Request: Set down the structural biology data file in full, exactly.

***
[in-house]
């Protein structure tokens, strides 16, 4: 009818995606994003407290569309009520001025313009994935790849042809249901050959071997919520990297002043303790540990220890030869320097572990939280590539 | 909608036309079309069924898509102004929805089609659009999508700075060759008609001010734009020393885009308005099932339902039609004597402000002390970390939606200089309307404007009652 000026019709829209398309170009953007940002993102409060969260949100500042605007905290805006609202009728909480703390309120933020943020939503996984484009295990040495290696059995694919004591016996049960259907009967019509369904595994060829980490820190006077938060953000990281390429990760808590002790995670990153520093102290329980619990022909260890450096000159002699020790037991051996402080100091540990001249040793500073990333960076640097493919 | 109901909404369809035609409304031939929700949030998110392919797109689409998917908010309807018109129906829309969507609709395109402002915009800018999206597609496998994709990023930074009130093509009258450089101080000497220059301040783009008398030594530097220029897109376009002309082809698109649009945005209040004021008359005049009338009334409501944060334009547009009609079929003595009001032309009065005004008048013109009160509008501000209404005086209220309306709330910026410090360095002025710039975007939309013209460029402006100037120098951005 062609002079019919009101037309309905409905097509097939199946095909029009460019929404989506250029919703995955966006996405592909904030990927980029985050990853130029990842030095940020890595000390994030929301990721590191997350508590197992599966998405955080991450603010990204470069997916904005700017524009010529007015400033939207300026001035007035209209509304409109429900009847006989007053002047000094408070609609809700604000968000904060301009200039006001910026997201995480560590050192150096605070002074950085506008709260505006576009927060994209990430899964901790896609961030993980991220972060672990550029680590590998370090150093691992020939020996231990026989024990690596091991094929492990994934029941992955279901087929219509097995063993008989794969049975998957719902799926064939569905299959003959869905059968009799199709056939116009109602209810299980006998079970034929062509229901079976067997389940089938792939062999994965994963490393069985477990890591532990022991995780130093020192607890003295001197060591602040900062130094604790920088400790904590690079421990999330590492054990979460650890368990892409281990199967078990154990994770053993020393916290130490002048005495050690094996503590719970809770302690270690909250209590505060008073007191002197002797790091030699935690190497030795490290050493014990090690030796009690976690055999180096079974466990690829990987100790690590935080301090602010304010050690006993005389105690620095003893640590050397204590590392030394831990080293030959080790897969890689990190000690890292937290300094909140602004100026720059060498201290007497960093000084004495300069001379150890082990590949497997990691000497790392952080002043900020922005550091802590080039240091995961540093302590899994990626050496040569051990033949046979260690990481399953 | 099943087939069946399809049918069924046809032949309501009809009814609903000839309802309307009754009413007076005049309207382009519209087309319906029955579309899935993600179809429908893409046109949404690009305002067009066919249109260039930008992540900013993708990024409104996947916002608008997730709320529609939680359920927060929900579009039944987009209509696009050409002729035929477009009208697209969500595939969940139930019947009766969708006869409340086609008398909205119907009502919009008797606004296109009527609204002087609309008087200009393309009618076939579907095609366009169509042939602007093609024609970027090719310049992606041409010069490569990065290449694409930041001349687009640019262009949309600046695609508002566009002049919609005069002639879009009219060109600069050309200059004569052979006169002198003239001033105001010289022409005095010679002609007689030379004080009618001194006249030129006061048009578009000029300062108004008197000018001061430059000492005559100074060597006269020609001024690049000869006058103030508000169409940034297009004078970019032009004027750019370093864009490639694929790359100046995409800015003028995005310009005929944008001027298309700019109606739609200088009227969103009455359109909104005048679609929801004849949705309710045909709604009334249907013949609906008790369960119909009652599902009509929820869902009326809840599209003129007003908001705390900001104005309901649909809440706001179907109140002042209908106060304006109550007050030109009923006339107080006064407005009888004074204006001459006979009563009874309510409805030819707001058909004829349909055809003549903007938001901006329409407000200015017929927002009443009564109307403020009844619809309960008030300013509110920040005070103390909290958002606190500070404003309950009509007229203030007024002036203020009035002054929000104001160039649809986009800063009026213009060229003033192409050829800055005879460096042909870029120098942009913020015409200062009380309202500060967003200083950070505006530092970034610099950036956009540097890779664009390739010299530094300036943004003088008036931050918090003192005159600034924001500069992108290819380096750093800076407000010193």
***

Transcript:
[in-house]
């Protein structure tokens, strides 16, 4: 009818995606994003407290569309009520001025313009994935790849042809249901050959071997919520990297002043303790540990220890030869320097572990939280590539 | 909608036309079309069924898509102004929805089609659009999508700075060759008609001010734009020393885009308005099932339902039609004597402000002390970390939606200089309307404007009652 000026019709829209398309170009953007940002993102409060969260949100500042605007905290805006609202009728909480703390309120933020943020939503996984484009295990040495290696059995694919004591016996049960259907009967019509369904595994060829980490820190006077938060953000990281390429990760808590002790995670990153520093102290329980619990022909260890450096000159002699020790037991051996402080100091540990001249040793500073990333960076640097493919 | 109901909404369809035609409304031939929700949030998110392919797109689409998917908010309807018109129906829309969507609709395109402002915009800018999206597609496998994709990023930074009130093509009258450089101080000497220059301040783009008398030594530097220029897109376009002309082809698109649009945005209040004021008359005049009338009334409501944060334009547009009609079929003595009001032309009065005004008048013109009160509008501000209404005086209220309306709330910026410090360095002025710039975007939309013209460029402006100037120098951005 062609002079019919009101037309309905409905097509097939199946095909029009460019929404989506250029919703995955966006996405592909904030990927980029985050990853130029990842030095940020890595000390994030929301990721590191997350508590197992599966998405955080991450603010990204470069997916904005700017524009010529007015400033939207300026001035007035209209509304409109429900009847006989007053002047000094408070609609809700604000968000904060301009200039006001910026997201995480560590050192150096605070002074950085506008709260505006576009927060994209990430899964901790896609961030993980991220972060672990550029680590590998370090150093691992020939020996231990026989024990690596091991094929492990994934029941992955279901087929219509097995063993008989794969049975998957719902799926064939569905299959003959869905059968009799199709056939116009109602209810299980006998079970034929062509229901079976067997389940089938792939062999994965994963490393069985477990890591532990022991995780130093020192607890003295001197060591602040900062130094604790920088400790904590690079421990999330590492054990979460650890368990892409281990199967078990154990994770053993020393916290130490002048005495050690094996503590719970809770302690270690909250209590505060008073007191002197002797790091030699935690190497030795490290050493014990090690030796009690976690055999180096079974466990690829990987100790690590935080301090602010304010050690006993005389105690620095003893640590050397204590590392030394831990080293030959080790897969890689990190000690890292937290300094909140602004100026720059060498201290007497960093000084004495300069001379150890082990590949497997990691000497790392952080002043900020922005550091802590080039240091995961540093302590899994990626050496040569051990033949046979260690990481399953 | 099943087939069946399809049918069924046809032949309501009809009814609903000839309802309307009754009413007076005049309207382009519209087309319906029955579309899935993600179809429908893409046109949404690009305002067009066919249109260039930008992540900013993708990024409104996947916002608008997730709320529609939680359920927060929900579009039944987009209509696009050409002729035929477009009208697209969500595939969940139930019947009766969708006869409340086609008398909205119907009502919009008797606004296109009527609204002087609309008087200009393309009618076939579907095609366009169509042939602007093609024609970027090719310049992606041409010069490569990065290449694409930041001349687009640019262009949309600046695609508002566009002049919609005069002639879009009219060109600069050309200059004569052979006169002198003239001033105001010289022409005095010679002609007689030379004080009618001194006249030129006061048009578009000029300062108004008197000018001061430059000492005559100074060597006269020609001024690049000869006058103030508000169409940034297009004078970019032009004027750019370093864009490639694929790359100046995409800015003028995005310009005929944008001027298309700019109606739609200088009227969103009455359109909104005048679609929801004849949705309710045909709604009334249907013949609906008790369960119909009652599902009509929820869902009326809840599209003129007003908001705390900001104005309901649909809440706001179907109140002042209908106060304006109550007050030109009923006339107080006064407005009888004074204006001459006979009563009874309510409805030819707001058909004829349909055809003549903007938001901006329409407000200015017929927002009443009564109307403020009844619809309960008030300013509110920040005070103390909290958002606190500070404003309950009509007229203030007024002036203020009035002054929000104001160039649809986009800063009026213009060229003033192409050829800055005879460096042909870029120098942009913020015409200062009380309202500060967003200083950070505006530092970034610099950036956009540097890779664009390739010299530094300036943004003088008036931050918090003192005159600034924001500069992108290819380096750093800076407000010193």